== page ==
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CGSC170 Study Guide - Comprehensive Final Exam Guide - White, Visual System, Turing Machine


Department
Cognitive Science
Course Code
CGSC170
Professor
Kaja Jasinka
Study Guide
Final

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CGSC170

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Cognitive Science Study Guide
Natalie Testa
Lecture 1
Lesson 1.1 The Reaction against Behaviorism in Psychology
1. Cognitive Science
a. A newer discipline of the 1970’s
b. The study of the mind
c. Cognitive Science has the basic idea of the mind being an information-processor
2. Steps Towards Cognitive Science
a. There was a cognitive turn in psychology we turned away from behaviorism
b. Developments in the theory of computation and theory of information
c. Development of information-processing models of cognitive capacities and
abilities
3. Behaviorism
a. Behaviorism was (and in some quarters still is) an influential movement in
psychology.
b. Believes that psychologists should confine themselves to studying observable
phenomena and measureable behavior.
i. They should avoid speculating about unobservable mental states
c. Also believed psychology is really the science of behavior
i. This leaves little room for cognitive science as the scientific study of
cognition and the mind
d. Assumptions of Learning in Behaviorism:
i. ALL of learning is a result of conditioning
ii. Conditioning depends on upon processes of association and reinforcement
4. Conditioning
a. Pavlovian Conditioning
i. Depends on the association between stimulus and response
ii. Certain stimulus-response pairings are inborn and reflexive
b. Instrumental/Operant Conditioning
i. Classic example of this is Skinner Box
5. Behaviorism Problems
a. Issue is whether movement is made possible by:
i. Chained sequences of conditioned reflexes
ii. Knowledge of spatial relations
b. Latent Learning
i. Idea that information pick-up and storage
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c. Place Learning
i. Idea of information specifically about the environment (rather than the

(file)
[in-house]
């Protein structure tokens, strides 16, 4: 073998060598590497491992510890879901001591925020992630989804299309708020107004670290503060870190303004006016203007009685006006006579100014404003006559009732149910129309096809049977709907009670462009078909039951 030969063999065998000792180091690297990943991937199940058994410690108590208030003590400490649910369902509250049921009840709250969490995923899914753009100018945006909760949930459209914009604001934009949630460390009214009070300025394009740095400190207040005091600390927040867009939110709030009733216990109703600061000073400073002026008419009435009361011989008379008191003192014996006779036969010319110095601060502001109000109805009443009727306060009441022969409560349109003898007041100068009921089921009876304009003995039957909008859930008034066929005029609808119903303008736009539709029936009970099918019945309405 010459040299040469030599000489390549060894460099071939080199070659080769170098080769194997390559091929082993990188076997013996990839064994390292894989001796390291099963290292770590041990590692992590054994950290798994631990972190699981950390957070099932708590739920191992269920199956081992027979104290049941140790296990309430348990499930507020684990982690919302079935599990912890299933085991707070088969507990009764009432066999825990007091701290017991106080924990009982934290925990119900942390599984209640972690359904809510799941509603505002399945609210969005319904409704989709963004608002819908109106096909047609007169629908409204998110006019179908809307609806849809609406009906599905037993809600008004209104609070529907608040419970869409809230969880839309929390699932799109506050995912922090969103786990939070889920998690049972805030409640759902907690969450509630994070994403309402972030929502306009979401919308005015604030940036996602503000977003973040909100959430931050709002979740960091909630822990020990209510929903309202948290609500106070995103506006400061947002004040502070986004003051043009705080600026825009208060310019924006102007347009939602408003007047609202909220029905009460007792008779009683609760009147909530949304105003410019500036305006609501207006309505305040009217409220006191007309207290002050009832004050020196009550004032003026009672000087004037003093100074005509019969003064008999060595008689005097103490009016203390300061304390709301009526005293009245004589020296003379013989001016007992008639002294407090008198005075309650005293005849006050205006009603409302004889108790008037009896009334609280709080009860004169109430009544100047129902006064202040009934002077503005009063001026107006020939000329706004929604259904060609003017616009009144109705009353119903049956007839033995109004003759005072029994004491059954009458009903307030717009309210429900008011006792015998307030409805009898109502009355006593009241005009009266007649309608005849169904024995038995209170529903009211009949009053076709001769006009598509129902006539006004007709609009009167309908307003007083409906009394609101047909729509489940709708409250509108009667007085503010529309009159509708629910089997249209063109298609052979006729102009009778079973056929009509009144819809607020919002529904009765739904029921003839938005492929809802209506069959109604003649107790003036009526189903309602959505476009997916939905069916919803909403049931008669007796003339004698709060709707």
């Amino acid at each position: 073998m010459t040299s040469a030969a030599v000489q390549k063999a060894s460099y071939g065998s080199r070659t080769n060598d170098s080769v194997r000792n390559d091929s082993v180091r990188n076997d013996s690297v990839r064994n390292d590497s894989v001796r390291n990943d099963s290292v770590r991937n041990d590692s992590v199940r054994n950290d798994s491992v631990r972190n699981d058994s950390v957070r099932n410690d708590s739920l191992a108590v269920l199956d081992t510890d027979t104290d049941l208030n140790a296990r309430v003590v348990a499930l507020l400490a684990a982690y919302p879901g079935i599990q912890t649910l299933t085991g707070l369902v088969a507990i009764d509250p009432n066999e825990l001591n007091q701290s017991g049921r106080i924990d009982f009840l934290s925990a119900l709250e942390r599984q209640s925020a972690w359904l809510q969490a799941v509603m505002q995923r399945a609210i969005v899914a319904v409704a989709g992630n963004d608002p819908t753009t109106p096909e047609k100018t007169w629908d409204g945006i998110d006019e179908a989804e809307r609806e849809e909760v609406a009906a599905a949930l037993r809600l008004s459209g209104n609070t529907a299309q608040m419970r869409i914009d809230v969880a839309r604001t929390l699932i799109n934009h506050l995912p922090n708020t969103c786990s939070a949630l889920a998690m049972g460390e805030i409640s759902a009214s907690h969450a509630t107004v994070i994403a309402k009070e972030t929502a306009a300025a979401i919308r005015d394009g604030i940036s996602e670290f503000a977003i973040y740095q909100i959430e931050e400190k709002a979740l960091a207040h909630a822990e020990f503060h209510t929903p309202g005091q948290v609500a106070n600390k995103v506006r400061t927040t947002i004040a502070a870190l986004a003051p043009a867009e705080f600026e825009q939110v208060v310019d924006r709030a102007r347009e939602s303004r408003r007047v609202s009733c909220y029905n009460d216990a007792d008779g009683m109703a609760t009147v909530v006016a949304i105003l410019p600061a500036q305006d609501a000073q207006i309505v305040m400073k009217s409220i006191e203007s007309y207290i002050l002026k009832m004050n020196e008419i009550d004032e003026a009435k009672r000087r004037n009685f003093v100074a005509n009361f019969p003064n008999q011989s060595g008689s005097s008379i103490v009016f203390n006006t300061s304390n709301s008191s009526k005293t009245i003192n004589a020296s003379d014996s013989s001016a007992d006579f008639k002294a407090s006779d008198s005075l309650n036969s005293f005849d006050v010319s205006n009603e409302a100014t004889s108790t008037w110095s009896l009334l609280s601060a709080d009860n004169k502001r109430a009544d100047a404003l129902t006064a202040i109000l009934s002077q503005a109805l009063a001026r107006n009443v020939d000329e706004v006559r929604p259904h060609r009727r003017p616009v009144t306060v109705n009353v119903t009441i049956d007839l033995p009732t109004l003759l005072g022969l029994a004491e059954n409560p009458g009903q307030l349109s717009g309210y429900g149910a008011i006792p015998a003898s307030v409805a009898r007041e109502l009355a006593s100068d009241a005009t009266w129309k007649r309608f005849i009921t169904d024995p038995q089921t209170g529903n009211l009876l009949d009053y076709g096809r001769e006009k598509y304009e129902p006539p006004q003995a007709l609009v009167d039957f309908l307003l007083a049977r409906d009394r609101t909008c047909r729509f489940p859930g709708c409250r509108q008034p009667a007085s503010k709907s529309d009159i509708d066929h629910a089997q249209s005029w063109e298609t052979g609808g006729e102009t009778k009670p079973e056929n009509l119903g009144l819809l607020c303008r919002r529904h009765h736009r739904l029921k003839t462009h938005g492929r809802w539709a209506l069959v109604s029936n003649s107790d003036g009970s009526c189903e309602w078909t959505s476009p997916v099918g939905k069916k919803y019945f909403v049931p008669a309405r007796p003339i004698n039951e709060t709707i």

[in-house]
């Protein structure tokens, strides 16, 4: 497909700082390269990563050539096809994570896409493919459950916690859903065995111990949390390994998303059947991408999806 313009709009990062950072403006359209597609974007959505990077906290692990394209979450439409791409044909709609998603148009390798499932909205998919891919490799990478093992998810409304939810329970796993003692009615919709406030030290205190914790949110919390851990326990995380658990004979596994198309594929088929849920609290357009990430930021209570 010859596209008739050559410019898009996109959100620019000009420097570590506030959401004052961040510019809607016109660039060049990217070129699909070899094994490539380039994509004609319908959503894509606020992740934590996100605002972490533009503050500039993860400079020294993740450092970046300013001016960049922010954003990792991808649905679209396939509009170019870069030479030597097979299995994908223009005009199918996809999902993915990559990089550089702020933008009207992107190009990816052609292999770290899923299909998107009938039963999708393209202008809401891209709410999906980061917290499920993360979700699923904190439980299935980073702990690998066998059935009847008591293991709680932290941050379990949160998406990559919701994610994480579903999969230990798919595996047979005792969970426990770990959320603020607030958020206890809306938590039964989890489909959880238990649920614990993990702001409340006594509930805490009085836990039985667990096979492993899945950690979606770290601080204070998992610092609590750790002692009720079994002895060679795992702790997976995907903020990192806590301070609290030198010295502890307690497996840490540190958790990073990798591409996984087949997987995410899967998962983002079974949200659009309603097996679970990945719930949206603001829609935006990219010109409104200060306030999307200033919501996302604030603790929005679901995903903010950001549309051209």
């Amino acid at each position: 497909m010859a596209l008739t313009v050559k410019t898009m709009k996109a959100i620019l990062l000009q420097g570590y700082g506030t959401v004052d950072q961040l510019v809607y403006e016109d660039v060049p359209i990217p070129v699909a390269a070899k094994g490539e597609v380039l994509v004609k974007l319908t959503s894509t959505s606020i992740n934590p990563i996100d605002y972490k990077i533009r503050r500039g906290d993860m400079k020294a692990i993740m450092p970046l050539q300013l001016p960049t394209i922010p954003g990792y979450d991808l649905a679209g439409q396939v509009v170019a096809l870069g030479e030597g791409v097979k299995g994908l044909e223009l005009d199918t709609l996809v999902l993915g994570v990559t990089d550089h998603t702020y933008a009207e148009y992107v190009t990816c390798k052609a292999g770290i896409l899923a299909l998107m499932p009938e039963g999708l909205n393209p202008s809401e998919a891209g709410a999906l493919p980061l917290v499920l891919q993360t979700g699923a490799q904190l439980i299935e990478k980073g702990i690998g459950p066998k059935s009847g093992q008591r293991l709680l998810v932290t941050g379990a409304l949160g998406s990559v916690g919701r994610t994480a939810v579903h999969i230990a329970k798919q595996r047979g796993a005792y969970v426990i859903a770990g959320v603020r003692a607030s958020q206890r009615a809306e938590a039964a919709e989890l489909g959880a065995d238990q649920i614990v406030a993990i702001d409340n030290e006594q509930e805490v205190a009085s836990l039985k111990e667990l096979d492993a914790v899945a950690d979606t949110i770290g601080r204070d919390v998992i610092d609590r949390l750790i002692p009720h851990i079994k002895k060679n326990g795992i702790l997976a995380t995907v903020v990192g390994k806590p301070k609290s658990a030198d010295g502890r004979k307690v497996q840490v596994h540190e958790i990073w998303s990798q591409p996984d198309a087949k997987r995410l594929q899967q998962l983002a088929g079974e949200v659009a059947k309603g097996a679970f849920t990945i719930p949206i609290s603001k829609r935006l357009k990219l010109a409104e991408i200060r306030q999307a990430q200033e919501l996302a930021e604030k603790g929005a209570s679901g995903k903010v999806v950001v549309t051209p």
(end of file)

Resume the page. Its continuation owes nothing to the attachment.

organisms own movement)
d. Behaviorism couldn’t explain things like basic motor plans
6. Information in Information Theory
a. The mathematical theory of communication:
i. Centered on concept of information channel (vision channel)
ii. Studies how messages are encoded into signals and then transmitted to a
receiver
7. Model-Building
a. Components
i. Experimental data to be explained
ii. Task analysis
iii. Information-processing account of how the task can be performed
8. Theories of Representation/Processing
a. Digital information coding and information processing
b. Imagistic information coding and information processing
9. The Strong Interpretation
a. Subjects perform the task by rotating/scanning mental images in their “mind’s
eye”
b. The process of Mental rotation/scanning is structurally similar to physical of
rotation/scanning
c. Seems to match evidence from introspection
10. Problems with The Strong Interpretation
a. Who or what is doing the scanning/rotating
b. Where is the image projected? (where is the mind’s eye?)
c. Threats of regress if we take the metaphor of the “mind’s eye” literally
11. Kosslyn’s Theory
a. Mental images are temporarily generated from propositionally encoded
information in long-term memory
b. Mental Images “projected” into visual buffer
12. Marr’s Approach
a. Distinguished different explanatory tasks at different levels
b. Gave a general theoretical framework for combining the
c. Marr’s theory:
i. Information is derived from a series of increasingly complex and
sophisticated representations
1. Primal Sketch
2. 2.5D Sketch
3. 3D Sketch
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